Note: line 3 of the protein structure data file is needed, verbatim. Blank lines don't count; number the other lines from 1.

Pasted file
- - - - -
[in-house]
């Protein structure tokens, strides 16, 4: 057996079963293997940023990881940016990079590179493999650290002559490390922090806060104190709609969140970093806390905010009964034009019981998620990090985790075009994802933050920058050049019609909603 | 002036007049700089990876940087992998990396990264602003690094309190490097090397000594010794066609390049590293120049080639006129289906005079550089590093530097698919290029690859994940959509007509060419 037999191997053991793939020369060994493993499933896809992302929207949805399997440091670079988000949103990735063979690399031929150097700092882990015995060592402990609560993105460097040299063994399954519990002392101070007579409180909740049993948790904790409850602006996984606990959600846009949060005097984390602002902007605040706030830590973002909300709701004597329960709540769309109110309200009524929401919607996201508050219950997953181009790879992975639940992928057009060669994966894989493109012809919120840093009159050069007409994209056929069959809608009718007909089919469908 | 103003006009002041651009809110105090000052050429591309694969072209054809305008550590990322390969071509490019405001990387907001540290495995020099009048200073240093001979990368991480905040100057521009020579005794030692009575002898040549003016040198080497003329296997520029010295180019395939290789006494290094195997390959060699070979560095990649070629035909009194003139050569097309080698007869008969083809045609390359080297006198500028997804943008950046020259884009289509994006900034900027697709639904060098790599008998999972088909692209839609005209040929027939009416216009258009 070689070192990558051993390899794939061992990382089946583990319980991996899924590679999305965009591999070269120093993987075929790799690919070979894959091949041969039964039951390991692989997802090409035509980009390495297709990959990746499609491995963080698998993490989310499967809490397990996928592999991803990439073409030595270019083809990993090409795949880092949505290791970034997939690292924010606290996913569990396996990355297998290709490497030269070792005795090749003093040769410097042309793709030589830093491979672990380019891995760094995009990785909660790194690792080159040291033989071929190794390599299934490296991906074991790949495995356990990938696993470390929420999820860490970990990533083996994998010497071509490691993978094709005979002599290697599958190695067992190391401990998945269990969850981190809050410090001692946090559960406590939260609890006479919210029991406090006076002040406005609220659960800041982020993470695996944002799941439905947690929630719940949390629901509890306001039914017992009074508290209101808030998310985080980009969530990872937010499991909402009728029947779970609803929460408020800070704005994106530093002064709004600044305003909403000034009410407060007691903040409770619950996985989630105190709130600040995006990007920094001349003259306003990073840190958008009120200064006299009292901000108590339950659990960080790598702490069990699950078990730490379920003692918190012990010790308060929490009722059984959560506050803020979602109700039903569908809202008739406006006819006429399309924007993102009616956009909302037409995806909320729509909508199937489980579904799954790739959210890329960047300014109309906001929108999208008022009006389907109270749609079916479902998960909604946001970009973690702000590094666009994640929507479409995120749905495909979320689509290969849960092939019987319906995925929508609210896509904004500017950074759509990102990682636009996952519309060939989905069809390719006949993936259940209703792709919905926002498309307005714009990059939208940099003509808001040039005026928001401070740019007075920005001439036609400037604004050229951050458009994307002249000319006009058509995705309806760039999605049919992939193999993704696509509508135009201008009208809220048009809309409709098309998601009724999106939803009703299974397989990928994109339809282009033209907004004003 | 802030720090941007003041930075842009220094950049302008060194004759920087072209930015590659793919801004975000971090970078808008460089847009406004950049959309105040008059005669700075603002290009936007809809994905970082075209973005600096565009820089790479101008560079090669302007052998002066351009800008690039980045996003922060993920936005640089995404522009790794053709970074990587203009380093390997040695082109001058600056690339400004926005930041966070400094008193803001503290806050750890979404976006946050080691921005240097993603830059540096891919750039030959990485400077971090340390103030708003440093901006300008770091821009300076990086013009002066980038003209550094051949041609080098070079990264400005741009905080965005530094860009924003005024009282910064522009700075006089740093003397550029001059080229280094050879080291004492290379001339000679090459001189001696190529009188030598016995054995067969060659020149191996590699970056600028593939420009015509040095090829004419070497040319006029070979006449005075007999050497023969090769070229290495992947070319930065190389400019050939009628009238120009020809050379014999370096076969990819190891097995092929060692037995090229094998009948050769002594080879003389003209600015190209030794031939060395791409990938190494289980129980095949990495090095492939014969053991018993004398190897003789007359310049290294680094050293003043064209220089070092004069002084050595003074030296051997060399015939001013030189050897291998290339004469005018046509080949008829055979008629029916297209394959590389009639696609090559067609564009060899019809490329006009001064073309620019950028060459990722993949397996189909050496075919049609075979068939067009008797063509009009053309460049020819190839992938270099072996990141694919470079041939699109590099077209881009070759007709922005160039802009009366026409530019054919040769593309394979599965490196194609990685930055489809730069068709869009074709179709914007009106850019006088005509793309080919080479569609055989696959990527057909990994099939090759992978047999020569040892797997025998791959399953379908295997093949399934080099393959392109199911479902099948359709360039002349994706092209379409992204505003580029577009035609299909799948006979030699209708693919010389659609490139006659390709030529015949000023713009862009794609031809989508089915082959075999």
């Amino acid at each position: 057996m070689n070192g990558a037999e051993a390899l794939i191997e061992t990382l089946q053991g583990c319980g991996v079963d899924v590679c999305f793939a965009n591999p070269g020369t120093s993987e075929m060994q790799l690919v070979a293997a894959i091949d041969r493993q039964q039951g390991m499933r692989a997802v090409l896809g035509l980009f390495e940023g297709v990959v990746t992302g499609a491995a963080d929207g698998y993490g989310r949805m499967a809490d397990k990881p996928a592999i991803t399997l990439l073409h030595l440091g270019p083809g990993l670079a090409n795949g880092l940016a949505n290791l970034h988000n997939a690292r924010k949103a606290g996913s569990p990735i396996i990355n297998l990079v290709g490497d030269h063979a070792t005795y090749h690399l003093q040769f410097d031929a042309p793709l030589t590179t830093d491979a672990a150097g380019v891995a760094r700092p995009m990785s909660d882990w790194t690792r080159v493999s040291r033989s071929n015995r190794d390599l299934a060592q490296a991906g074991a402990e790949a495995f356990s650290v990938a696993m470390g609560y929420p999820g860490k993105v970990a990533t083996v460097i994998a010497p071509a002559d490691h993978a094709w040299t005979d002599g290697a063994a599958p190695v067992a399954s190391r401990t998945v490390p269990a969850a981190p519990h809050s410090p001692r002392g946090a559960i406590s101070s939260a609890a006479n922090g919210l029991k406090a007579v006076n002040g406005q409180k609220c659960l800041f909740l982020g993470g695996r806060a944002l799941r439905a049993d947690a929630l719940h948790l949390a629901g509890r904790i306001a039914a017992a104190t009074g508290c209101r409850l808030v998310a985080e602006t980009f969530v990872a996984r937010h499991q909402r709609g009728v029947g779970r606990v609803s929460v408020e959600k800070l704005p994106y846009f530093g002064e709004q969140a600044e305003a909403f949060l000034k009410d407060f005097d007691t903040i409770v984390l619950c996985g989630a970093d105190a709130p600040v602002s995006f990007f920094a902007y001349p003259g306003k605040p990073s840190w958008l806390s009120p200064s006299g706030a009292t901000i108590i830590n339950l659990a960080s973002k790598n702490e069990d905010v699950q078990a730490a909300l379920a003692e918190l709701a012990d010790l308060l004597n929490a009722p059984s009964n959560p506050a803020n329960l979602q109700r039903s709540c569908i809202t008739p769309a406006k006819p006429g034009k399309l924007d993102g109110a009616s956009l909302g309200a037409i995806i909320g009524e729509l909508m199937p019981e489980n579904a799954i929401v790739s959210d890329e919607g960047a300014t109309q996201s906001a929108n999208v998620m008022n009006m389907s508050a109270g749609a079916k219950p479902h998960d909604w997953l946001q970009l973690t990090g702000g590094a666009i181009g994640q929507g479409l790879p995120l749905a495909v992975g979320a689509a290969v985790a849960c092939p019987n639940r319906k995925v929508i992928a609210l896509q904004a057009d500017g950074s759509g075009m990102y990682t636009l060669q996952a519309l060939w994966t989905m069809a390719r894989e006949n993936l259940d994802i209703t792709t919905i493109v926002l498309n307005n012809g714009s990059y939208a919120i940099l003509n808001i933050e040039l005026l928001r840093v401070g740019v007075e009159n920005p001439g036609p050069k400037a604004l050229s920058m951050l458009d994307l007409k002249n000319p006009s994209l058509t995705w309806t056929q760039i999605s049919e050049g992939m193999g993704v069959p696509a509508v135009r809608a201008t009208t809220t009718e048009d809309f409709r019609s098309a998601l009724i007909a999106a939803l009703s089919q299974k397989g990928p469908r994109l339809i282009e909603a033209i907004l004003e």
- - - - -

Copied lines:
């Amino acid at each position: 057996m070689n070192g990558a037999e051993a390899l794939i191997e061992t990382l089946q053991g583990c319980g991996v079963d899924v590679c999305f793939a965009n591999p070269g020369t120093s993987e075929m060994q790799l690919v070979a293997a894959i091949d041969r493993q039964q039951g390991m499933r692989a997802v090409l896809g035509l980009f390495e940023g297709v990959v990746t992302g499609a491995a963080d929207g698998y993490g989310r949805m499967a809490d397990k990881p996928a592999i991803t399997l990439l073409h030595l440091g270019p083809g990993l670079a090409n795949g880092l940016a949505n290791l970034h988000n997939a690292r924010k949103a606290g996913s569990p990735i396996i990355n297998l990079v290709g490497d030269h063979a070792t005795y090749h690399l003093q040769f410097d031929a042309p793709l030589t590179t830093d491979a672990a150097g380019v891995a760094r700092p995009m990785s909660d882990w790194t690792r080159v493999s040291r033989s071929n015995r190794d390599l299934a060592q490296a991906g074991a402990e790949a495995f356990s650290v990938a696993m470390g609560y929420p999820g860490k993105v970990a990533t083996v460097i994998a010497p071509a002559d490691h993978a094709w040299t005979d002599g290697a063994a599958p190695v067992a399954s190391r401990t998945v490390p269990a969850a981190p519990h809050s410090p001692r002392g946090a559960i406590s101070s939260a609890a006479n922090g919210l029991k406090a007579v006076n002040g406005q409180k609220c659960l800041f909740l982020g993470g695996r806060a944002l799941r439905a049993d947690a929630l719940h948790l949390a629901g509890r904790i306001a039914a017992a104190t009074g508290c209101r409850l808030v998310a985080e602006t980009f969530v990872a996984r937010h499991q909402r709609g009728v029947g779970r606990v609803s929460v408020e959600k800070l704005p994106y846009f530093g002064e709004q969140a600044e305003a909403f949060l000034k009410d407060f005097d007691t903040i409770v984390l619950c996985g989630a970093d105190a709130p600040v602002s995006f990007f920094a902007y001349p003259g306003k605040p990073s840190w958008l806390s009120p200064s006299g706030a009292t901000i108590i830590n339950l659990a960080s973002k790598n702490e069990d905010v699950q078990a730490a909300l379920a003692e918190l709701a012990d010790l308060l004597n929490a009722p059984s009964n959560p506050a803020n329960l979602q109700r039903s709540c569908i809202t008739p769309a406006k006819p006429g034009k399309l924007d993102g109110a009616s956009l909302g309200a037409i995806i909320g009524e729509l909508m199937p019981e489980n579904a799954i929401v790739s959210d890329e919607g960047a300014t109309q996201s906001a929108n999208v998620m008022n009006m389907s508050a109270g749609a079916k219950p479902h998960d909604w997953l946001q970009l973690t990090g702000g590094a666009i181009g994640q929507g479409l790879p995120l749905a495909v992975g979320a689509a290969v985790a849960c092939p019987n639940r319906k995925v929508i992928a609210l896509q904004a057009d500017g950074s759509g075009m990102y990682t636009l060669q996952a519309l060939w994966t989905m069809a390719r894989e006949n993936l259940d994802i209703t792709t919905i493109v926002l498309n307005n012809g714009s990059y939208a919120i940099l003509n808001i933050e040039l005026l928001r840093v401070g740019v007075e009159n920005p001439g036609p050069k400037a604004l050229s920058m951050l458009d994307l007409k002249n000319p006009s994209l058509t995705w309806t056929q760039i999605s049919e050049g992939m193999g993704v069959p696509a509508v135009r809608a201008t009208t809220t009718e048009d809309f409709r019609s098309a998601l009724i007909a999106a939803l009703s089919q299974k397989g990928p469908r994109l339809i282009e909603a033209i907004l004003e």